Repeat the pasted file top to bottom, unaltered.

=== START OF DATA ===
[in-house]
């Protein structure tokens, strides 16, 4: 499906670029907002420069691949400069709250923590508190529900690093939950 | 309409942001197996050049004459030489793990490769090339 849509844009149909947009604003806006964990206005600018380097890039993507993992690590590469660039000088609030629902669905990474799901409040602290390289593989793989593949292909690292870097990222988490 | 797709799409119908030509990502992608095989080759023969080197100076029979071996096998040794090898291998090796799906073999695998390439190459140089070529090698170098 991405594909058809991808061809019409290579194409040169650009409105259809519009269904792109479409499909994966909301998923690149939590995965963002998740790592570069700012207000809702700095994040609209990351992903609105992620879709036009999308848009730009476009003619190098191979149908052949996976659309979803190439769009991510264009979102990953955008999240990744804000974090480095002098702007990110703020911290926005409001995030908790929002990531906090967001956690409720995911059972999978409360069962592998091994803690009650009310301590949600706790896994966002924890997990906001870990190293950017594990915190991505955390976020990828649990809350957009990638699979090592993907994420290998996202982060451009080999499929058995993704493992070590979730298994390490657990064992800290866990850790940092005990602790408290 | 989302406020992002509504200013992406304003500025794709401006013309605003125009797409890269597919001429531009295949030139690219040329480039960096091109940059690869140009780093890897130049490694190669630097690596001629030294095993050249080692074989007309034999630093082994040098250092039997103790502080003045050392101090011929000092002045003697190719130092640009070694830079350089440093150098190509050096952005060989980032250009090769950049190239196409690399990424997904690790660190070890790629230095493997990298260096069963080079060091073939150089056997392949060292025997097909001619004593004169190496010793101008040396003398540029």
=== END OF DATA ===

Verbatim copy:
[in-house]
């Protein structure tokens, strides 16, 4: 499906670029907002420069691949400069709250923590508190529900690093939950 | 309409942001197996050049004459030489793990490769090339 849509844009149909947009604003806006964990206005600018380097890039993507993992690590590469660039000088609030629902669905990474799901409040602290390289593989793989593949292909690292870097990222988490 | 797709799409119908030509990502992608095989080759023969080197100076029979071996096998040794090898291998090796799906073999695998390439190459140089070529090698170098 991405594909058809991808061809019409290579194409040169650009409105259809519009269904792109479409499909994966909301998923690149939590995965963002998740790592570069700012207000809702700095994040609209990351992903609105992620879709036009999308848009730009476009003619190098191979149908052949996976659309979803190439769009991510264009979102990953955008999240990744804000974090480095002098702007990110703020911290926005409001995030908790929002990531906090967001956690409720995911059972999978409360069962592998091994803690009650009310301590949600706790896994966002924890997990906001870990190293950017594990915190991505955390976020990828649990809350957009990638699979090592993907994420290998996202982060451009080999499929058995993704493992070590979730298994390490657990064992800290866990850790940092005990602790408290 | 989302406020992002509504200013992406304003500025794709401006013309605003125009797409890269597919001429531009295949030139690219040329480039960096091109940059690869140009780093890897130049490694190669630097690596001629030294095993050249080692074989007309034999630093082994040098250092039997103790502080003045050392101090011929000092002045003697190719130092640009070694830079350089440093150098190509050096952005060989980032250009090769950049190239196409690399990424997904690790660190070890790629230095493997990298260096069963080079060091073939150089056997392949060292025997097909001619004593004169190496010793101008040396003398540029």